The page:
I’m always looking for great examples of Co-Active Leadership in action.
In a conversation with Sarah Goltz, a participant in a Leadership Program I am leading, Sarah shared with me an incredibly inspiring example of Co-Active Leadership.
Sarah is a powerful leader who is a global innovator, advocate and coach. Principal and Founder of Sage Innovation, Sarah and her team work with non-profit organizations, foundations and businesses to design and lead change in global health and development. She is and is longing to bring more being in her truth, powerful collaboration, and heartfelt authentic trust into her leadership.
Here’s Sarah’s story.
I looked down to the orchestra and sideways across the vast Walt Disney Concert Hall to my mom sitting next to me. Out of the corner of my eye, I saw her use the side of her hand to wipe away tears. I leaned forward so I could meet her eyes. “I’ve never seen anything like this before,” she said. “A woman leading a major symphony — glorious, powerfully feminine and entirely at ease.”
At the center front of the orchestra beneath us was Mirga Gražinytė-Tyla — a rocketing and electrifying force in classical music today. The program described her as a “discovery” “combining the dynamism of youth and a profundity beyond her years.” All eyes were on her — including ours.
After the orchestra and solo pianist were comfortably seated, Mirga had walked on stage. She wore simple black pants, shirt and shoes. There was no tuxedo or sequined dress. There was no attention-getting hair. There was no affected bowing. Her energy was warm and present as she entered the hall. When she stood on the daïs, she looked slowly across the different sections of the orchestra. As her gaze met each musician, I could see the eyes of each light up in connection, followed by squirms as the musicians prepared their bodies and instruments. Mirga glanced warmly at the solo pianist, who shot her a warm smile. The energy from the stage was not tight. Rather, there was an unusual space, joy and expectation. The piece ahead was not to be played, rather created. The connection throughout the orchestra and to Mirga was palpable.
Finally, she raised her arms, wrists and fingertips to begin the music. Her fingers quivered, rolled and gesticulated spinning the sound of the orchestra. The expressiveness of her fingers was matched by her arms and legs, which surged and exploded across the daïs. Her movements were deliberate and purposeful — never for show. And yet she crouched, jumped and stretched her body across the platform sculpting the music with elegance, energy and life. Whenever the orchestra knew its direction or the music lulled, Mirga stood still, never calling attention to herself. As the piece played, I noticed people around me shaking their heads in disbelief. She was using Mozart to create a new music.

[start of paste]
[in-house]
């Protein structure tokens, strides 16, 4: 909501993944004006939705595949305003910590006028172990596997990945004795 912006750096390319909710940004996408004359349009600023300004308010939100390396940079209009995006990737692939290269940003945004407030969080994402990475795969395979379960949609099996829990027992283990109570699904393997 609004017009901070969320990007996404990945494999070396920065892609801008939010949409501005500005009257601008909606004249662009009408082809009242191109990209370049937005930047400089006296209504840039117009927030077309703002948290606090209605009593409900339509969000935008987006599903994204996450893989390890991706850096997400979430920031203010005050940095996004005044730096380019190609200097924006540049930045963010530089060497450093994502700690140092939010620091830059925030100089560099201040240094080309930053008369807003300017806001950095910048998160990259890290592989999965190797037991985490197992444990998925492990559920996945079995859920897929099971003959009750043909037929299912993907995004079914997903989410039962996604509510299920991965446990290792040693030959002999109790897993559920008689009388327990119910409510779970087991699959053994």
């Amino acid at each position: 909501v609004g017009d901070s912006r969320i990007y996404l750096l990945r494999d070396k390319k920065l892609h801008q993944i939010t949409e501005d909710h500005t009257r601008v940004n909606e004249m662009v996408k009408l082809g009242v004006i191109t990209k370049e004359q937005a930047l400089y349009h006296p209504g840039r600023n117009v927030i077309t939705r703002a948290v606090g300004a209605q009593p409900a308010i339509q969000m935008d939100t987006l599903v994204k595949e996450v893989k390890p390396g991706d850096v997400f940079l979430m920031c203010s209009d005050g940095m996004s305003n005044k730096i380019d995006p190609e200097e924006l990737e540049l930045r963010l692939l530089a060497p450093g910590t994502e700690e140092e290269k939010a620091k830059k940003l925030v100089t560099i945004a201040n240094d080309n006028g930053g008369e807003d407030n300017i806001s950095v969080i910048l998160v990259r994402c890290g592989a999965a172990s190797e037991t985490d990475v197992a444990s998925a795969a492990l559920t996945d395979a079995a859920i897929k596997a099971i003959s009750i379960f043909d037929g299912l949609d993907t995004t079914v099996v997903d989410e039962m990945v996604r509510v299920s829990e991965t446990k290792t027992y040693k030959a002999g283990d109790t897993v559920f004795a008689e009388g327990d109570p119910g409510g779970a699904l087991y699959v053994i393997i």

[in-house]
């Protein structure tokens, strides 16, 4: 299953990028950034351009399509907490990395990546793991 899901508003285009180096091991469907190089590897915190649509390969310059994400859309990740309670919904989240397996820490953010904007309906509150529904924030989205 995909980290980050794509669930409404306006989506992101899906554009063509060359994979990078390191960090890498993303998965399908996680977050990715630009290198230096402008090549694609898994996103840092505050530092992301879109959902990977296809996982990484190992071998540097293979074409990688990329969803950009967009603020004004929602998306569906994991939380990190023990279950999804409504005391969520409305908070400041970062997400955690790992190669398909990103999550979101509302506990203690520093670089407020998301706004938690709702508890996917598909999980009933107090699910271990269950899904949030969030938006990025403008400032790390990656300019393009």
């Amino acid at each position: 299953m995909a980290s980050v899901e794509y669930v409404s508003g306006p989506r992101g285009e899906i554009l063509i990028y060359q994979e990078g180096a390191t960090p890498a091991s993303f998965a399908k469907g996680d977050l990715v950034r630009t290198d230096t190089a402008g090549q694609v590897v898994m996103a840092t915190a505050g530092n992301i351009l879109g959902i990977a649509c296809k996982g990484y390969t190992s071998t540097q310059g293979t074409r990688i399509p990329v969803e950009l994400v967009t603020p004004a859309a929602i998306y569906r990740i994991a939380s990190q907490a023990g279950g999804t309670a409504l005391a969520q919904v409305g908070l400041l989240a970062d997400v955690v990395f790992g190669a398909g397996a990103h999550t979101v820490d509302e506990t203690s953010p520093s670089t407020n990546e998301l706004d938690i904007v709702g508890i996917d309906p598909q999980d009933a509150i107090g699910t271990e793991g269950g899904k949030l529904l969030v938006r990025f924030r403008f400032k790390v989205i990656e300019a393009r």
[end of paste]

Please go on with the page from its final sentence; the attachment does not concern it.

At the end of the piece, the crowd leapt to our feet. Mirga skipped off the platform and pulled the crowd’s attention to the pianist, then to the first violin, then to individual sections of the orchestra. She walked the requisite times on and off stage, with the pianist, always directing the applause to different members of the orchestra.
After several tours on and off stage, the pianist spoke directly to the audience. This never happens. He said that it was Mirga’s birthday and he wanted to play something special and off the program for her. We were all caught by surprise. Mirga sat down at the side of the stage as the pianist played the most beautiful and tender piece for her. The music filled the hall with the deep warmth, love and sweetest admiration that could be communicated by a master pianist to his dear friend. It was a love song to friendship. When the piece ended, Mirga leapt to her feet to hug the pianist. The hall was filled with love.
As the concert continued, Mirga and the orchestra played several other pieces with a depth, femininity and joy that I had never imagined. Mirga Gražinytė-Tyla is strength and grace. She is a conductor. She is a woman. She is Mozart. She is 31 years old.
– Sarah Goltz
There is so much in this beautiful story that speaks to Co-Active Leadership. There is the foundation of “Co” at the beginning of the concert, where Mirga creates a powerful connection and relationship with her orchestra. There was the 100% “Active” in how she conducted with the complete commitment of her body, both in motion and in stillness. There was her holding of everything — each member and instrument in the orchestra, the music, the audience — in the magical energetic field that she created.
Mirga shows both the power and humility of the dimension of Leader in Front when she enrolls everyone in the hall in her journey, keeps them enrolled throughout and then sits down as a great Leader in Front does when the pianist steps in to be Leader in Front. During the concert, she seems to be both creating and riding the energy as the concert progresses — like a good Leader in the Field. From the beginning, she seems completely tuned into her Leader Within, making powerful choices and not coming from reactive or learned patterns, instead completely dancing in the moment and able to respond to whatever is there from her authentic truth and love. This is a brilliant case study in Co-Active Leadership.
Thank you, Sarah Goltz.
You can find Sarah at sageinnovation.co.
P.S. Dear audience: Please share with me stories of Co-Active Leadership in your lives.
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